MUMBAI, June 19 (Thomson Reuters Foundation) - Indigenous people in central India are thwarted by police when trying to file complaints about their land being forcefully taken, activists say, highlighting the enormous challenges they face in securing their land rights.
More than 80 tribal men and women in Chhattisgarh state who say they were coerced, threatened and duped into giving up their land, could not file First Information Reports (FIRs) - the preliminary step in a criminal case - last week in Raigarh city.
Some of these cases date back to 2004.
"These are poor, largely illiterate people, and they were cheated and threatened into giving up their land," said Sudha Bharadwaj, a rights lawyer who participated in a legal aid clinic to help villagers prepare their cases.
"They didn't even realise they no longer owned their land, or who the new owners were. That is why it took them so long to approach the police, who are always resistant to filing FIRs in these matters," she told the Thomson Reuters Foundation.
Some villagers did not agree to a sale, while others did not receive the amount mentioned in the sale deeds. In many cases, the deeds showed they had sold larger plots of land than they had agreed to, she said.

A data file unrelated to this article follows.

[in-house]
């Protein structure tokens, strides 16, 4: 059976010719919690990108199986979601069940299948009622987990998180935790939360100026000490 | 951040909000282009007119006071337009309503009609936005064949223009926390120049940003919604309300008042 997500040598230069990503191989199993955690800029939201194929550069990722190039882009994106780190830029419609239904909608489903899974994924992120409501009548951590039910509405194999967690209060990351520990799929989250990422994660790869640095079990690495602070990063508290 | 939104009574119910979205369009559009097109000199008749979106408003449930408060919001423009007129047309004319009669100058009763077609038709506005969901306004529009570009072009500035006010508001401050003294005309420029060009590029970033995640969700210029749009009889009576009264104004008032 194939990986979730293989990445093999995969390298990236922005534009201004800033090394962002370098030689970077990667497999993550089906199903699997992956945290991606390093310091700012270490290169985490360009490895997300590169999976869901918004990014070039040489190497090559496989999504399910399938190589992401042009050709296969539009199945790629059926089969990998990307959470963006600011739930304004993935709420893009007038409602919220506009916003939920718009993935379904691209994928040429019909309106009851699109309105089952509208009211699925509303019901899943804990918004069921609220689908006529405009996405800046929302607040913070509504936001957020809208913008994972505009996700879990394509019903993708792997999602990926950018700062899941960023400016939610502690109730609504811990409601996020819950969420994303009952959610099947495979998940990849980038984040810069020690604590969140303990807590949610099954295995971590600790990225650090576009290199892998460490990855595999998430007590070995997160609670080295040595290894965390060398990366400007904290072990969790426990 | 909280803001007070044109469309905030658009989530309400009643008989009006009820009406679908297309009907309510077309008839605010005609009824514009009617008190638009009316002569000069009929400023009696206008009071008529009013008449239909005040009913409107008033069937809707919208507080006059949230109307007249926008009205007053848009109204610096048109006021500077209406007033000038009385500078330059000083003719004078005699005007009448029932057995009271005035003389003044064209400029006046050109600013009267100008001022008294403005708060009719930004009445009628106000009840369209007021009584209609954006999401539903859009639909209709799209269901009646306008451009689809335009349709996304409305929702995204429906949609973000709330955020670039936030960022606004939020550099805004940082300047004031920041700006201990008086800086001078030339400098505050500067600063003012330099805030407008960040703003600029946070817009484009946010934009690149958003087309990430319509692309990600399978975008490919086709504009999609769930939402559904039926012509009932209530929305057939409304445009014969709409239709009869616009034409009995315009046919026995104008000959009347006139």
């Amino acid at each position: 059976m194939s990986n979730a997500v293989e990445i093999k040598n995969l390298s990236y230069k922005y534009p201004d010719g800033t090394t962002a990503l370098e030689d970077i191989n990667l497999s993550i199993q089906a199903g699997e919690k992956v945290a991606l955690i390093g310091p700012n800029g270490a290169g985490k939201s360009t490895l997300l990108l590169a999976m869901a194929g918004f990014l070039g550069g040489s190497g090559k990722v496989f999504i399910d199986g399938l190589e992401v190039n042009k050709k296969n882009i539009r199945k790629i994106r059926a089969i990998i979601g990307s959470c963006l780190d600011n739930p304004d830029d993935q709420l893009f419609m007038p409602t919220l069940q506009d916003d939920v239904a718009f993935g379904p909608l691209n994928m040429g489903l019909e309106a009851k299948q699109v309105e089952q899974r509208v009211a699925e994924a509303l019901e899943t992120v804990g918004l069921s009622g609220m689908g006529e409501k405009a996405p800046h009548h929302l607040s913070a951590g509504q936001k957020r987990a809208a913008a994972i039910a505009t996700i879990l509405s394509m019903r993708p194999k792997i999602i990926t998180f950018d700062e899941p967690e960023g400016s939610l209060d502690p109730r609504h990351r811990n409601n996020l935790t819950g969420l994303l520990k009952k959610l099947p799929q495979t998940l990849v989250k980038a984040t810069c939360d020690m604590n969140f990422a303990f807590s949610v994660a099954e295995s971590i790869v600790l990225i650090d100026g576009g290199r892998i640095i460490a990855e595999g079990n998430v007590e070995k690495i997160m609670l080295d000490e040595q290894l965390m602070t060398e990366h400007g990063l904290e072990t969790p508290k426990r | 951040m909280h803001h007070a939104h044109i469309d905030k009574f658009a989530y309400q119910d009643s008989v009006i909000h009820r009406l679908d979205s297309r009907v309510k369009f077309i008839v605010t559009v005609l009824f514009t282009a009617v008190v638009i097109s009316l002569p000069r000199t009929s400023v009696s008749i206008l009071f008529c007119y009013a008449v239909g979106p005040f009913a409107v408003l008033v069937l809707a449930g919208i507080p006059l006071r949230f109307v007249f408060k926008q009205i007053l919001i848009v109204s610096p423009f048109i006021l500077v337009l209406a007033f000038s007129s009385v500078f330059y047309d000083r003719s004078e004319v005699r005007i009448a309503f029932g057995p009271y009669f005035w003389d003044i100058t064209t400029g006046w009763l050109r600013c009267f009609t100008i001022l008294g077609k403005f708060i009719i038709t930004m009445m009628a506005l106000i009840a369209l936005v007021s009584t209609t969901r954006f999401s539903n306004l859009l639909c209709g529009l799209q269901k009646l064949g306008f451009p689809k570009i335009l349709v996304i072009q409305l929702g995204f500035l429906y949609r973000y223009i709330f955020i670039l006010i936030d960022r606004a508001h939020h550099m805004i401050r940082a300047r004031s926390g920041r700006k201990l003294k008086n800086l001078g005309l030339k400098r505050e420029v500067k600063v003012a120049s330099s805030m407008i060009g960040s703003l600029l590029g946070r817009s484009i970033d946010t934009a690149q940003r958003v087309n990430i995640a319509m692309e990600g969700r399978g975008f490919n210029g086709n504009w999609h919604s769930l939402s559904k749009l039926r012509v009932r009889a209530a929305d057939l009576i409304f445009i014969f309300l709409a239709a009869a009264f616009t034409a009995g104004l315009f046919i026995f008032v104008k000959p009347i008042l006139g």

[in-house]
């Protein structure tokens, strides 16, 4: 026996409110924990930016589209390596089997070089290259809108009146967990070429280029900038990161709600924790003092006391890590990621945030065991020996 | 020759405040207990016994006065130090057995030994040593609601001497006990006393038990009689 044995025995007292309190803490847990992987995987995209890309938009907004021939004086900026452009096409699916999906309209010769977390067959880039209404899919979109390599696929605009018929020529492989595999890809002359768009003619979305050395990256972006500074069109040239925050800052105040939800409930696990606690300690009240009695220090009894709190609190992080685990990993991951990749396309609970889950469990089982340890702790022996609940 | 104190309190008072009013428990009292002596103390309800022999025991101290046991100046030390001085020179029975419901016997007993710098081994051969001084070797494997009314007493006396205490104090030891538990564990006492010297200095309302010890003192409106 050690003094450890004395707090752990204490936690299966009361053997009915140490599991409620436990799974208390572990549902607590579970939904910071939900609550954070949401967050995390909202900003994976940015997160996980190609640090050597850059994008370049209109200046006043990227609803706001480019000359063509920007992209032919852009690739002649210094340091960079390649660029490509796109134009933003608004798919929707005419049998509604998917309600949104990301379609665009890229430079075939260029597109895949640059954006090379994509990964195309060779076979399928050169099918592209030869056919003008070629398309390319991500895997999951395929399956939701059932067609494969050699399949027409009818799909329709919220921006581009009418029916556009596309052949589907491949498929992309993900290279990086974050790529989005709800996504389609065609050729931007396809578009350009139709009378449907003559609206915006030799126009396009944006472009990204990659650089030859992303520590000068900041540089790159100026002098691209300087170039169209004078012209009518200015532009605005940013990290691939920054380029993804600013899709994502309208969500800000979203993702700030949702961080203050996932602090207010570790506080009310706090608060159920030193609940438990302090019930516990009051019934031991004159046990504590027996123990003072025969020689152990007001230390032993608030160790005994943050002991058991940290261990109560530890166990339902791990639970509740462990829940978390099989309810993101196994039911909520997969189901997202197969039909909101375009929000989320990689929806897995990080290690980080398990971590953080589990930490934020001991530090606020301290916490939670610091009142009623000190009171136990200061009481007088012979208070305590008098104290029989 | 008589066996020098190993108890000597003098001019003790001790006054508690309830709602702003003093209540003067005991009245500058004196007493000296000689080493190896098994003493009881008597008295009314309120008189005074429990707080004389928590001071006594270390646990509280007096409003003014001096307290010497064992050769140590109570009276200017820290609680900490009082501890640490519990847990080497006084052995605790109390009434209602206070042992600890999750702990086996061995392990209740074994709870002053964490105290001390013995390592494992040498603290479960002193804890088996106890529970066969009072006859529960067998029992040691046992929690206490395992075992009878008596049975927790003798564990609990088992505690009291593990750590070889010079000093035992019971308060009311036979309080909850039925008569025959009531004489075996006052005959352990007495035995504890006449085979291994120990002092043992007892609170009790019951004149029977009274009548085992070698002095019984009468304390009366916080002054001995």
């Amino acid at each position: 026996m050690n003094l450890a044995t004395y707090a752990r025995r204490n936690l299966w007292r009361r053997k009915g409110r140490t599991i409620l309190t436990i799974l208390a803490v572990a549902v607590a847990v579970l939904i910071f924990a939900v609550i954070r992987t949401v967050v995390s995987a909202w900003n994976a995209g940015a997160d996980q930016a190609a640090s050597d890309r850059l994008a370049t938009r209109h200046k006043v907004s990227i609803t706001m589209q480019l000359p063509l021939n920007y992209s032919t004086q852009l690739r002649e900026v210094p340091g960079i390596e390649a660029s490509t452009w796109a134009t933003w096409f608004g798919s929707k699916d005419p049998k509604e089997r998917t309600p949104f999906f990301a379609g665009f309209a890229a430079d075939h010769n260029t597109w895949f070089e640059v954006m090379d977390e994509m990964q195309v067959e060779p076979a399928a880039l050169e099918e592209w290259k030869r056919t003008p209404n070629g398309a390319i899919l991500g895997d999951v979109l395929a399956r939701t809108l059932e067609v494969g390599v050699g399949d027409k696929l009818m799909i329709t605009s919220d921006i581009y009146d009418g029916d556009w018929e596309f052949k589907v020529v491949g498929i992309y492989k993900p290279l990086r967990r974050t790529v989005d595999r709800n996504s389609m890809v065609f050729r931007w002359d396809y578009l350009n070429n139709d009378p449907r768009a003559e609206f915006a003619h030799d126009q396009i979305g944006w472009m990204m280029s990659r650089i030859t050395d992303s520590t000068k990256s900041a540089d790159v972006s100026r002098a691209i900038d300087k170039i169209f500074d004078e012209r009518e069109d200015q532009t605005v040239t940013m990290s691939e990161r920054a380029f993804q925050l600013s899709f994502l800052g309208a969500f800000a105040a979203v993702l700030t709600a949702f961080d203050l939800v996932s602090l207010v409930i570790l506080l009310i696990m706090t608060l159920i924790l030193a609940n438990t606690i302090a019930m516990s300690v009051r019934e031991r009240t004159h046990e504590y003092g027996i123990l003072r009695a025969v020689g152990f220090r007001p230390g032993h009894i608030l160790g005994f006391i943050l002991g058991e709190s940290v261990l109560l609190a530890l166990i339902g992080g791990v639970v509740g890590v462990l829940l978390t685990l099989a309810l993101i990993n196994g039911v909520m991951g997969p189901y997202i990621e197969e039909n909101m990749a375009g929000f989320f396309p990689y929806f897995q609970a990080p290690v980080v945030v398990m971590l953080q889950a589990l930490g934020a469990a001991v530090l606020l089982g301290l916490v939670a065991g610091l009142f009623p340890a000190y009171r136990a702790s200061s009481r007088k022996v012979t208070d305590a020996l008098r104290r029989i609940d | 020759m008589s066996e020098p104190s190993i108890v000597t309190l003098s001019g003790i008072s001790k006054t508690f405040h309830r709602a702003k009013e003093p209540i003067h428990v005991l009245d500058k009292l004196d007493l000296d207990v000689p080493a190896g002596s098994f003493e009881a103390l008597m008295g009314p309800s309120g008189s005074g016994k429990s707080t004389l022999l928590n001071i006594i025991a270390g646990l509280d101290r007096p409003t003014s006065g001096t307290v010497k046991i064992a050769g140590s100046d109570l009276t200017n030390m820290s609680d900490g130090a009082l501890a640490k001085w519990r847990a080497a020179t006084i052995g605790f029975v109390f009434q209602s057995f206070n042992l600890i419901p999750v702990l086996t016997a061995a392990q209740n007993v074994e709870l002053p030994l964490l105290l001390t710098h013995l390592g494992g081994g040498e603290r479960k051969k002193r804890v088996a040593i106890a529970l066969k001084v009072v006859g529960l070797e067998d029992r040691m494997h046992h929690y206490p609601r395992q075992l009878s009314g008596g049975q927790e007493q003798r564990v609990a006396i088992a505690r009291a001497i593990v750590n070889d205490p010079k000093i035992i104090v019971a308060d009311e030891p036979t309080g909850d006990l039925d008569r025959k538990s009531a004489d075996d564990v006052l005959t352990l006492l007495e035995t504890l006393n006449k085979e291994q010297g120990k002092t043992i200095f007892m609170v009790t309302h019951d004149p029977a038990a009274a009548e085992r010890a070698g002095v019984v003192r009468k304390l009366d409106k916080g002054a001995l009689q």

A police official said they were conducting an inquiry into the allegations, and would file the reports when the inquiry was done.
"We did not refuse to file FIRs; we have accepted their complaints, and we are doing a preliminary inquiry to see if there is a cognisable offence," said B.N. Mina, a superintendent of police.
"The inquiry will take time, as there are 81 complaints."
Conflicts over land have risen in India as demand for land for industrial use increases, affecting millions of people and jeopardising billions of dollars of investment..
Among India's poorest states, Chhattisgarh is particularly vulnerable as it has some of India's largest reserves of minerals such as coal and iron ore.
It also has a large indigenous population which has lived for generations in the forests and mountains coveted by industries. Laws to protect customary tribal lands are often poorly implemented.
"Adivasi villagers have a constitutional right of access to justice," said Karthik Navayan at Amnesty International.
"Given the scale of the alleged abuses, the police must also investigate whether these allegations provide evidence of a pattern of wrongful dispossession of land," he said in a statement.